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Malone v. Ryan

United States District Court, D. Arizona

August 11, 2016

Donald Roy Malone, Petitioner,
v.
Charles Ryan, et al., Respondents.

          ORDER

          HONORABLE LYNNETTE C. KIMMINS, United States Magistrate Judge.

         Petitioner Donald Roy Malone, presently incarcerated at the Arizona State Prison in Florence, Arizona, has filed a Petition for Writ of Habeas Corpus pursuant to 28 U.S.C. § 2254. Pursuant to the Rules of Practice of this Court, this matter was referred to Magistrate Judge Kimmins for Report and Recommendation.[1] Before this Court are the Petition (Doc. 1), Respondents’ Answer (Doc. 11), and Petitioner’s Reply (Doc. 12). The Court finds that the Petition should be dismissed as untimely.

         FACTUAL AND PROCEDURAL BACKGROUND

         In March 1998, a jury found Petitioner guilty of armed robbery, six counts of aggravated assault, and six counts of kidnapping. (Doc. 11, Ex. B.) On April 24, 1998, Petitioner was sentenced in the Superior Court of Pima County to 63 years imprisonment. (Doc. 11, Ex. C.)

         On December 14, 1998, Petitioner appealed his conviction to the Arizona Court of Appeals. (Doc. 11, Ex. E.) The Arizona Court of Appeals affirmed his convictions and sentences on June 29, 1999. (Doc. 11, Ex. A.) Petitioner then filed a petition for review with the Arizona Supreme Court, which was denied on July 25, 2000. (Doc. 11, Exs. G, H.)

         In the meantime, on January 26, 2000, Petitioner filed a Notice of Post-Conviction Relief (PCR). (Doc. 11, Ex. J.) The PCR court stayed Petitioner’s PCR proceeding during the time that his petition for review was pending with the Arizona Supreme Court. (Doc. 11, Ex. K.) After the conclusion of Petitioner’s appeal, the PCR court lifted the stay and ordered that Petitioner file his petition by January 27, 2001. (Id.) Because Petitioner did not file a timely petition by that date, the PCR court dismissed his PCR Petition. (Doc. 11, Ex. L.) Afterwards, Petitioner filed a motion for reconsideration and the court reinstated his petition. (Doc. 11, Exs. M, N.) On October 30, 2001, Petitioner filed a PCR Petition. (Doc. 11, Ex. O.) On January 31, 2002, the trial court denied him relief on one claim and granted him partial relief on the other. (Id.)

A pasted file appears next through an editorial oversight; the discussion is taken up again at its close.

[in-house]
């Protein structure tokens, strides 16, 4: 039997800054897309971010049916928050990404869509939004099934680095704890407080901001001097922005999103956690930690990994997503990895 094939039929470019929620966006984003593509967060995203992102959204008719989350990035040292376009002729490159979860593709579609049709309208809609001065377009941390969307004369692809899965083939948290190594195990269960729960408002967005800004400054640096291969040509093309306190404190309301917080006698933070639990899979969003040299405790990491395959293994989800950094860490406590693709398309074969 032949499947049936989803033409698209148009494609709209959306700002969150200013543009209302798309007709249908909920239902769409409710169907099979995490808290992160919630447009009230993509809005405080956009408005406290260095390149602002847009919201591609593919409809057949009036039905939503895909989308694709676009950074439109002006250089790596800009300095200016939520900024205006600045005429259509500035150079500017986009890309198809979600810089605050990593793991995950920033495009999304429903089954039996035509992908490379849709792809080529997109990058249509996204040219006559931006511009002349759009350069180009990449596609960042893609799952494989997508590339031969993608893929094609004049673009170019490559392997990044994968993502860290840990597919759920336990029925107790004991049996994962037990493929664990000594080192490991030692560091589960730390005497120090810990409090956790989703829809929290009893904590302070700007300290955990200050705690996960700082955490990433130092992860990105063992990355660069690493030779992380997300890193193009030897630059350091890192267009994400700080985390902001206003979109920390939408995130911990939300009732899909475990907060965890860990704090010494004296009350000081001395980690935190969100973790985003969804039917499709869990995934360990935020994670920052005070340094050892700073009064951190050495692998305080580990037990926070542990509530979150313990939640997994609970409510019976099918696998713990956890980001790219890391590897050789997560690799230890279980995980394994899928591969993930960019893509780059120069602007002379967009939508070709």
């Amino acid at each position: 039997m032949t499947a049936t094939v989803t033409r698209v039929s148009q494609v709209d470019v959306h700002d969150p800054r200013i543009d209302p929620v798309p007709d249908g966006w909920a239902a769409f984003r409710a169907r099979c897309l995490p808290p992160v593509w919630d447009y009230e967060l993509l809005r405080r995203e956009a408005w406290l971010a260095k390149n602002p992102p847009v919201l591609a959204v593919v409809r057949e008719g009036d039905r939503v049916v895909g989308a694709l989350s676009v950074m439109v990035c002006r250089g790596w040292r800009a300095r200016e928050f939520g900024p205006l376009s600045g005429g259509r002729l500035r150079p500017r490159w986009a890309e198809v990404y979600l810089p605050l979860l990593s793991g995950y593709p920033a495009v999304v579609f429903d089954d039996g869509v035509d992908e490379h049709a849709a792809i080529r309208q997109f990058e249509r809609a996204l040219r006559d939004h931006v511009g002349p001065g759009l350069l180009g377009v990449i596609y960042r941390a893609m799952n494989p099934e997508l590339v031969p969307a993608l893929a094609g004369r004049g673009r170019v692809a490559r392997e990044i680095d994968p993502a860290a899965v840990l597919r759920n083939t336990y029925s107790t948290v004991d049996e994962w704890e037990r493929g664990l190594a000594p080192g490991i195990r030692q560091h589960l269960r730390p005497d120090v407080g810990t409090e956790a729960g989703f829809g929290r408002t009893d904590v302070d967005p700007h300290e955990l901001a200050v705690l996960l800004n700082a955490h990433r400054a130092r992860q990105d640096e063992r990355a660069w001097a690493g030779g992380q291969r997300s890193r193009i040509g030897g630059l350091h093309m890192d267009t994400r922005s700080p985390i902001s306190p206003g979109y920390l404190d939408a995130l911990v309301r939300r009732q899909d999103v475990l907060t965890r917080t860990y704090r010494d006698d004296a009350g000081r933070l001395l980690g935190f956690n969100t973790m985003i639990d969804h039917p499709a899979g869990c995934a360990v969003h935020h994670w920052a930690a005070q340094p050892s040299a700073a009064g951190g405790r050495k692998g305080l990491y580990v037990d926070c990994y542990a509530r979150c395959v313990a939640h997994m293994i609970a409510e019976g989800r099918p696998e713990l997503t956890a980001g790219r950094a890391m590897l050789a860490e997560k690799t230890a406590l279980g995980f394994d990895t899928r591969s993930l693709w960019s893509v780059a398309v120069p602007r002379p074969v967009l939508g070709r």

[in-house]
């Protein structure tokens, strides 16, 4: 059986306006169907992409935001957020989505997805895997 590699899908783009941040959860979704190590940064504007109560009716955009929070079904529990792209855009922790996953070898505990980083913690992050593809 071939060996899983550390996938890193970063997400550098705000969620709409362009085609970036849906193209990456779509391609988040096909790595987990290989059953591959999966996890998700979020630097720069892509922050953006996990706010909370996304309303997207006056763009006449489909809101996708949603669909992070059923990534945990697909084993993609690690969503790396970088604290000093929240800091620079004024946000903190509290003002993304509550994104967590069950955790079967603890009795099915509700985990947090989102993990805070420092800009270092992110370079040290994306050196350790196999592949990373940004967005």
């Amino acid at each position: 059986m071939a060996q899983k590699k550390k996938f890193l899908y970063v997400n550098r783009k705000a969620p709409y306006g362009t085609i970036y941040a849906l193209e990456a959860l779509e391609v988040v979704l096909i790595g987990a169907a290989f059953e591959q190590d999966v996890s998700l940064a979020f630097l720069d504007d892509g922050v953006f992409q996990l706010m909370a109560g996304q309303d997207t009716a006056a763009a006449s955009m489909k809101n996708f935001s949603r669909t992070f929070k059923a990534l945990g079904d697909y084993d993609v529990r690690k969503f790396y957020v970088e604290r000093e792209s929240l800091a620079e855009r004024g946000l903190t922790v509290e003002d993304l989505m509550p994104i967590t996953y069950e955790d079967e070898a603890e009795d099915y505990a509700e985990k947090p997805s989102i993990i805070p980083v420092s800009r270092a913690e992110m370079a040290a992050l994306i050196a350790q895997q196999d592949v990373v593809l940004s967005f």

On September 8, 2004, Petitioner filed a second Petition for PCR. (Doc. 11, Ex. S.) The PCR court denied relief. (Doc. 11, Ex. V.) Upon Petition for Review, the Arizona Court of Appeals denied relief, and the mandate issued on October 21, 2005. (Doc. 11, Exs. W, X, Y.)

         On July 12, 2012, Petitioner filed a third Notice and Petition for PCR, and the PCR court denied Petitioner relief. (Doc. 11, Ex. DD.) Petitioner filed a petition for review from the PCR court’s denial; however, the court of appeals found no error and denied relief. (Doc. 11, Exs. II, JJ.) Petitioner filed a petition for review with the Arizona Supreme Court on May 1, 2013, which was denied. (Doc. 11, Exs. KK, LL.) The mandate for that decision issued on November 18, 2013. (Doc. 11, Ex. MM.)

         Petitioner filed the Petition for Writ of Habeas Corpus in this Court on June 30, 2014. (Doc. 1.)

         DISCUSSION

         Respondents argue that Petitioner’s Habeas Petition is time-barred because it violates the statute of limitations. Petitioner argues that he is entitled to equitable tolling because he encountered difficulties in trying to obtain his court transcripts and records.

         Statute of Limitations and Statutory Tolling

         Under the Antiterrorism and Effective Death Penalty Act (AEDPA) of 1996, federal petitions for writ of habeas corpus filed by state prisoners are governed by a one-year statute of limitations period. 28 U.S.C. § 2244(d)(1). The limitations period begins to run from the latest of:

(A) the date on which judgment became final by the conclusion of direct review or the expiration of the time for ...

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